• A full ban of Russian and Belorussian freight road operations working in the EU (certain exceptions will cover essentials, such as agriculture and food products, humanitarian aid as well as energy).
  • An entry ban on Russian-flagged vessels to EU ports (exceptions apply for medical, food, energy and humanitarian purposes).

Three quarters of Russia’s current commercial air fleet were built in the EU, the US and Canada. This means that Russia will not be able to maintain its fleet to international standards.

Dual-use goods and advanced technology items

Sharpening and extending export controls on dual-use goods to target sensitive sectors in Russia’s military industrial complex, and limiting Russia’s access to crucial advanced technology, such as:

  • drones and software for drones
  • software for encryption devices
  • semiconductors and advanced electronics
  • engines for drones
  • chemicals that could be used for chemical weapons
  • law enforcement items
  • special materials and industrial machinery
  • camouflage gear and riot control agents, electronic components identified in Russian weaponry

Extending the list of sanctioned entities to whom tighter restrictions apply, including companies active in military and defence areas, which are logistically and materially supporting the invasion.


The sanctions hit Russia’s access to important technologies beyond dual-use goods and technologies and downgrade over time their technological capabilities

The sanctions stop public financing or financial assistance for trade with or investment support in Russia, including national export support

Trade restrictive measures: export and import bans

The EU, in collaboration with the G7 countries and other like-minded partners, has stopped treating Russia as a Most-Favoured-Nation within the WTO framework as of 15 March 2022. This deprives Russia of key trade advantages as a WTO member.

The EU has decided to act not through an increase on import tariffs, but through a set of sanctions that comprise bans on the imports or exports of goods, notably:

  • an EU import ban on all finished and semi-finished steel products
  • an EU export ban on luxury goods to directly hit Russian elites
  • additional import bans, including cements, rubber products, wood, spirits, liquor, high-end seafood
  • further targeted export bans – worth €10 billion – in areas in which Russian is vulnerable due to its high dependency on EU supplies. This includes, for example, quantum computing, advanced semiconductors, sensitive machinery, transportation and chemicals. It also included specialist catalysts for use in the refinery industry. This will contribute to degrade Russia’s technological base and industrial capacity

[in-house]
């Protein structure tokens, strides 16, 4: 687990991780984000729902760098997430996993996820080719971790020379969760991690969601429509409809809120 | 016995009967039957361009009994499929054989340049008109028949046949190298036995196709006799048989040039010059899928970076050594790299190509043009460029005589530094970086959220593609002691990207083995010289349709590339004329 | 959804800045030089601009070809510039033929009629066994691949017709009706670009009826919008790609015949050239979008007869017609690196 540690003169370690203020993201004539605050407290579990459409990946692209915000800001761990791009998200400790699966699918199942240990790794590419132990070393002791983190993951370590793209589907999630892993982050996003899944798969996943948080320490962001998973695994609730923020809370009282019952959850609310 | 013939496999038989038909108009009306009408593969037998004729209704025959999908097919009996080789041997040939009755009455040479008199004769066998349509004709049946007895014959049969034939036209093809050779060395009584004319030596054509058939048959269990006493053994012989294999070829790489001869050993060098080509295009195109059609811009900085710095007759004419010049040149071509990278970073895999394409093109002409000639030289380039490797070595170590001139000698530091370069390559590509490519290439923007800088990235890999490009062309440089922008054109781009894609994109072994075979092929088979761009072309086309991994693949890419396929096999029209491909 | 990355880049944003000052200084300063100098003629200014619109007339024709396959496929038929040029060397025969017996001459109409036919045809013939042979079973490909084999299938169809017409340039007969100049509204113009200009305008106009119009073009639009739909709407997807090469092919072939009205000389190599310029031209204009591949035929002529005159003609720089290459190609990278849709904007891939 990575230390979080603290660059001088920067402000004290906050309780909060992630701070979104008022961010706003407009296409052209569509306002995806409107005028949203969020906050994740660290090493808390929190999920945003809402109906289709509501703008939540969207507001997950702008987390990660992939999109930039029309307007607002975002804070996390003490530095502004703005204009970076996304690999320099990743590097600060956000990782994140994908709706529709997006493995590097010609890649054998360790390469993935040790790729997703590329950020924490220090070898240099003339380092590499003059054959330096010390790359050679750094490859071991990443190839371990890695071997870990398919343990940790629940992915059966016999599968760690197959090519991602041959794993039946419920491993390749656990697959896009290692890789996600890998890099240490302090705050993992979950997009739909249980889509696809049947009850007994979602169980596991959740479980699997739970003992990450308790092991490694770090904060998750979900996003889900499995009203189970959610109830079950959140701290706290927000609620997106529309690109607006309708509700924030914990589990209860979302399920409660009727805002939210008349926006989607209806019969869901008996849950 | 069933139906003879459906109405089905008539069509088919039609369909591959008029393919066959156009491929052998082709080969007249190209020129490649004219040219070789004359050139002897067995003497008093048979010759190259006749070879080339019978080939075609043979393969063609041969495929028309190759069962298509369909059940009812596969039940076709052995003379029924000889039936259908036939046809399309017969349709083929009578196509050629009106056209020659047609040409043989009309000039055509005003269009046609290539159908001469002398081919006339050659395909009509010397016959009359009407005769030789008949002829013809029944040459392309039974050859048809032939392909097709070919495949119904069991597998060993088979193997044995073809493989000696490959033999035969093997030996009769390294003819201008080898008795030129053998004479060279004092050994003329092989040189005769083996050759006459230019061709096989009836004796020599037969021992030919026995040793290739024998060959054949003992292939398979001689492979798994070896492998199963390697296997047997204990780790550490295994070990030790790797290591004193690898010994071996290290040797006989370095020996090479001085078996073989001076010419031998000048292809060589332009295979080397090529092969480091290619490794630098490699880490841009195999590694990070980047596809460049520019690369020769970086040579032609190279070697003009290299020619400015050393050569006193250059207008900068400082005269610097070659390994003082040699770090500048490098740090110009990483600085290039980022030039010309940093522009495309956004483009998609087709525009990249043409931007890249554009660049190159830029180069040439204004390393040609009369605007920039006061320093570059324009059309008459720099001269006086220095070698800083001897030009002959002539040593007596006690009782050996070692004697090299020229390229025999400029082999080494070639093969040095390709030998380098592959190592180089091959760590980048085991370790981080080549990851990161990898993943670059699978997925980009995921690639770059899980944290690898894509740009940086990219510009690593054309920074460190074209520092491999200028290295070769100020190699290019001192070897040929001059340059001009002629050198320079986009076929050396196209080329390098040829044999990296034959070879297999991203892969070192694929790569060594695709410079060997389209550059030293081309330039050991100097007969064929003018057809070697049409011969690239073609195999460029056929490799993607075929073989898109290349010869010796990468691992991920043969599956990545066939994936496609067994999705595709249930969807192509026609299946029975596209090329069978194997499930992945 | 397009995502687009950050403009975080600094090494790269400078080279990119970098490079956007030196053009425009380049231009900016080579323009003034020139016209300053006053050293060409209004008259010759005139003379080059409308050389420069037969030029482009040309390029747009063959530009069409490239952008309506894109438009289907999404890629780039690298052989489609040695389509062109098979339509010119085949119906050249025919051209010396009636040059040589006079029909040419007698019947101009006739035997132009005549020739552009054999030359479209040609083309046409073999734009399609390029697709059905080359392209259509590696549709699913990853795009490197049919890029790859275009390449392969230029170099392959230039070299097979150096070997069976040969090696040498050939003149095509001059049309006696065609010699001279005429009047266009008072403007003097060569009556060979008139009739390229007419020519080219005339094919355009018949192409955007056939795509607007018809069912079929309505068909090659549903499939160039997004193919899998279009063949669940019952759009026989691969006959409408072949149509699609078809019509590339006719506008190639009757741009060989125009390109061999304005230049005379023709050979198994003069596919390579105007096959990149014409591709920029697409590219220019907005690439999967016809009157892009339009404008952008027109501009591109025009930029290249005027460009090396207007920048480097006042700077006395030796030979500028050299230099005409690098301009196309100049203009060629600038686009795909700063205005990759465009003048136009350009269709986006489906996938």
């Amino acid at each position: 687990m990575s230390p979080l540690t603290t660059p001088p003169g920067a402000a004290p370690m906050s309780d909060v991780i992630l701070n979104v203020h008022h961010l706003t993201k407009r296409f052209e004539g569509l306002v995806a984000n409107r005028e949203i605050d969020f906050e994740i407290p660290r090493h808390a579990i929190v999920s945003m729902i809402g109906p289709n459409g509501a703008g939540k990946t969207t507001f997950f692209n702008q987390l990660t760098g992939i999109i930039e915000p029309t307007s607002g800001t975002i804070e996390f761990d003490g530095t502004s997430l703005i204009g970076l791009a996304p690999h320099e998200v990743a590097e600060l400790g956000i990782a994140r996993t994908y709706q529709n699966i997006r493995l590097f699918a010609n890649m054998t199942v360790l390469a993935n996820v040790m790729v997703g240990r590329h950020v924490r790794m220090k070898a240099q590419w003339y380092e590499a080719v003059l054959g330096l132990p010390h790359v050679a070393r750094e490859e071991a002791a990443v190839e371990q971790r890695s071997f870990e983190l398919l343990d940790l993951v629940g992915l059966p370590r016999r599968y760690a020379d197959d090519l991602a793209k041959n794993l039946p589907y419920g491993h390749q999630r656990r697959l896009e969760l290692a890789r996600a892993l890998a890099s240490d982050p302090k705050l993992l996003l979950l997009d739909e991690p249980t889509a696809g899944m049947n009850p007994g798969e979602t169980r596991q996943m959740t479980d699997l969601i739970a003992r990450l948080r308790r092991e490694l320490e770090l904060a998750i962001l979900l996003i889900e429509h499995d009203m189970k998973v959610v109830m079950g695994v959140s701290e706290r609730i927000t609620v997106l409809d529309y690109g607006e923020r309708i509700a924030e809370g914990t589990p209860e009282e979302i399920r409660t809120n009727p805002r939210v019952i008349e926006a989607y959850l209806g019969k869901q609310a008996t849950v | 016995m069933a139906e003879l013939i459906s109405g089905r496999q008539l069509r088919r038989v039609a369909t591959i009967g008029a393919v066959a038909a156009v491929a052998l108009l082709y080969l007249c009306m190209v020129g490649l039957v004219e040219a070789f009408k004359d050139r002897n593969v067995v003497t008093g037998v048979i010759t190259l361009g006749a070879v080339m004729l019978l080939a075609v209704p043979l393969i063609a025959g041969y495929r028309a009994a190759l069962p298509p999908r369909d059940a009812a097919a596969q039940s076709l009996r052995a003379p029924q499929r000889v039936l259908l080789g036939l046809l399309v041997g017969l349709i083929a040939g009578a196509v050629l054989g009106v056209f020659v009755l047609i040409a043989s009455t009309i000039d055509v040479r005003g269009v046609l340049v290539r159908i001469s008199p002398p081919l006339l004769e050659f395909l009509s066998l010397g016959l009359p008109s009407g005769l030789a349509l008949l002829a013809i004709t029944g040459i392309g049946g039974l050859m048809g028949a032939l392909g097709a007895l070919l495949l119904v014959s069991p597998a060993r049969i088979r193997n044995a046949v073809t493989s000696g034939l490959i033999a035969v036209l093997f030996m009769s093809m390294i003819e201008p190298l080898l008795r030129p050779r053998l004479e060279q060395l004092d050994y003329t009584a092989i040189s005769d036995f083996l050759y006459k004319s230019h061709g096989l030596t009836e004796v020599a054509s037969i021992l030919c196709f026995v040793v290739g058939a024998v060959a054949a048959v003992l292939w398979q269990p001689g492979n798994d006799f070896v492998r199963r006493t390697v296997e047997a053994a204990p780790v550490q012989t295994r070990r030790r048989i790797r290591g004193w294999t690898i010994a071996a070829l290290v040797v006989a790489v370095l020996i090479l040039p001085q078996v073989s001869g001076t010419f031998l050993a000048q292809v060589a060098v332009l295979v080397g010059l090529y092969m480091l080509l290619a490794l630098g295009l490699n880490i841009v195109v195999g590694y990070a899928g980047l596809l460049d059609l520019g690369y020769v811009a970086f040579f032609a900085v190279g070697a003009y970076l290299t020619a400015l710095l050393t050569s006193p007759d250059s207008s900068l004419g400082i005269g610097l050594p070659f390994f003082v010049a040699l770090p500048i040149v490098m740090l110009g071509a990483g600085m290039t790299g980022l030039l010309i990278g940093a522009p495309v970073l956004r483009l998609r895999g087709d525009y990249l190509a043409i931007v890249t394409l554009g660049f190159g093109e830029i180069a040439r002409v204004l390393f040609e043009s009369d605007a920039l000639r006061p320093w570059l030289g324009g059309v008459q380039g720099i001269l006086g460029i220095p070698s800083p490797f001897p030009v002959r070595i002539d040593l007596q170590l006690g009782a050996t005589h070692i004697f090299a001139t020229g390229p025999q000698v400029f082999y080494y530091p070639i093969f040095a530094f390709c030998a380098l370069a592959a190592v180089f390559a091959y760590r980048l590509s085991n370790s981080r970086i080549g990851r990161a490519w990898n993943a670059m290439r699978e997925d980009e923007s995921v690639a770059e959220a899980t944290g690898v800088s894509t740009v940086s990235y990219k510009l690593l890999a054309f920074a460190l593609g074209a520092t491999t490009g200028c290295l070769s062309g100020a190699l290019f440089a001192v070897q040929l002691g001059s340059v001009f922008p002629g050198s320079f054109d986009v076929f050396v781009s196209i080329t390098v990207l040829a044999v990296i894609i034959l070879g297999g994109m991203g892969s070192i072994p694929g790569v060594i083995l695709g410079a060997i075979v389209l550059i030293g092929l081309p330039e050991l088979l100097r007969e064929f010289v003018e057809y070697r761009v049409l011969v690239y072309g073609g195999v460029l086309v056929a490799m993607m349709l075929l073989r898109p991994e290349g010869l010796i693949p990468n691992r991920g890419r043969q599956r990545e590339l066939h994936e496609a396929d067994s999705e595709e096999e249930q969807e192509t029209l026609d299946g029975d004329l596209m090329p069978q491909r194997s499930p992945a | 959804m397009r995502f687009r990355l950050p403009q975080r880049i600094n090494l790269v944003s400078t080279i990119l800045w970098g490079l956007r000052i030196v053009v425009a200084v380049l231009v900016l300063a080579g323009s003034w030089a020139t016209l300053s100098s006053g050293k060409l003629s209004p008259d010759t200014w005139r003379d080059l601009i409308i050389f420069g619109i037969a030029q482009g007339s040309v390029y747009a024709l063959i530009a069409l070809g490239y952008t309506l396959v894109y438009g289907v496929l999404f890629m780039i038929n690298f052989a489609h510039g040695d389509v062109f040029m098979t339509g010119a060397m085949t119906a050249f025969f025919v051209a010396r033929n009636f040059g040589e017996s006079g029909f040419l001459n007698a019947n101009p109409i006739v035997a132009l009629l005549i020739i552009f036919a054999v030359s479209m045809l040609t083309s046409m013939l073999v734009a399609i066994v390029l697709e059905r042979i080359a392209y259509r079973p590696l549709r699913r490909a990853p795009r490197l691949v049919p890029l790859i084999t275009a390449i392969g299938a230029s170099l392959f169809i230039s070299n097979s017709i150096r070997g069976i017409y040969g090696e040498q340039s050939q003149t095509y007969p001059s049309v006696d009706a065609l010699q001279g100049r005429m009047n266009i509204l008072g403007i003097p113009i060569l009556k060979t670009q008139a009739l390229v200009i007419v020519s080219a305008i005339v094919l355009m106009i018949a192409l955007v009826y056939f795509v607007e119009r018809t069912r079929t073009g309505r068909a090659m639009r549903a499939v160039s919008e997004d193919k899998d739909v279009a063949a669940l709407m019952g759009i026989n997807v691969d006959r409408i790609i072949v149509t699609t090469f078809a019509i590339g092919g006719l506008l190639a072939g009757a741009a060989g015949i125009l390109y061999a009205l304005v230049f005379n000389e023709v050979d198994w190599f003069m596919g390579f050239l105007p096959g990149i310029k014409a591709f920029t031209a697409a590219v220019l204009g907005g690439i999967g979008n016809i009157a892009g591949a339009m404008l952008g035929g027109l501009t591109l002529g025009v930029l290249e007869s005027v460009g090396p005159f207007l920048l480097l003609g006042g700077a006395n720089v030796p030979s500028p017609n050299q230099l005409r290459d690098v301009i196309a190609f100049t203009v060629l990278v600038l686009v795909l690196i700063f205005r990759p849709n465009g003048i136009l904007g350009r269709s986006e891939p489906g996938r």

• adding jet fuel and fuel additives, which may be used by the Russian army, to the existing export ban
  • prohibition to purchase, import, or transfer, directly or indirectly, gold, if it originates in Russia
  • export bans on lower tech items used by the military such as toy/hobby drones, complex generator devices, laptop computers, cameras and lenses, radio navigational aid apparatus and apparatus for the transmission or reception of voice, images or data


  • The export ban on EU luxury goods is depriving Russian elites from goods like cars, watches, and jewellery. The import ban covers Russian emblematic products like vodka and caviar.
  • The import ban on Russian coal affects one fourth of all Russian global coal exports, amounting to €8 billion loss of revenue per year for Russia.
  • On the export side, the total estimated value of export restrictions on goods and technologies to date is €32.5 billion. This represents 36% of the EU’s export before the invasion.
  • 57% of pre-war imports are covered by measures, representing €89.9 billion.
  • The total value of export restrictions on services is €3.28 billion (16 % of EU’s exports of services to Russia in 2021).
  • None of the measures the EU adopted target in any way the trade in agricultural and food products, including wheat and fertilisers, between third countries and Russia.


Excluding Russia from public contracts and European money

  • Full prohibition on the participation of Russian nationals and entities in procurement contracts in the EU.
  • Restrictions on financial and non-financial support to Russian publicly owned or controlled entities under EU, Euratom and Member States programmes. No new contracts or agreements with Russian public bodies or related entities will be concluded.


The Commission is terminating the participation of Russian public bodies or related entities in all ongoing grant agreements, and suspend all related payments, under Horizon 2020, Euratom, and Erasmus+. 

For Horizon Europe (except European Research Council and European Innovation Council), all legal entities (public and private) established in Russia, Belarus or in non-government controlled territories of Ukraine are not eligible to participate.

Visa measures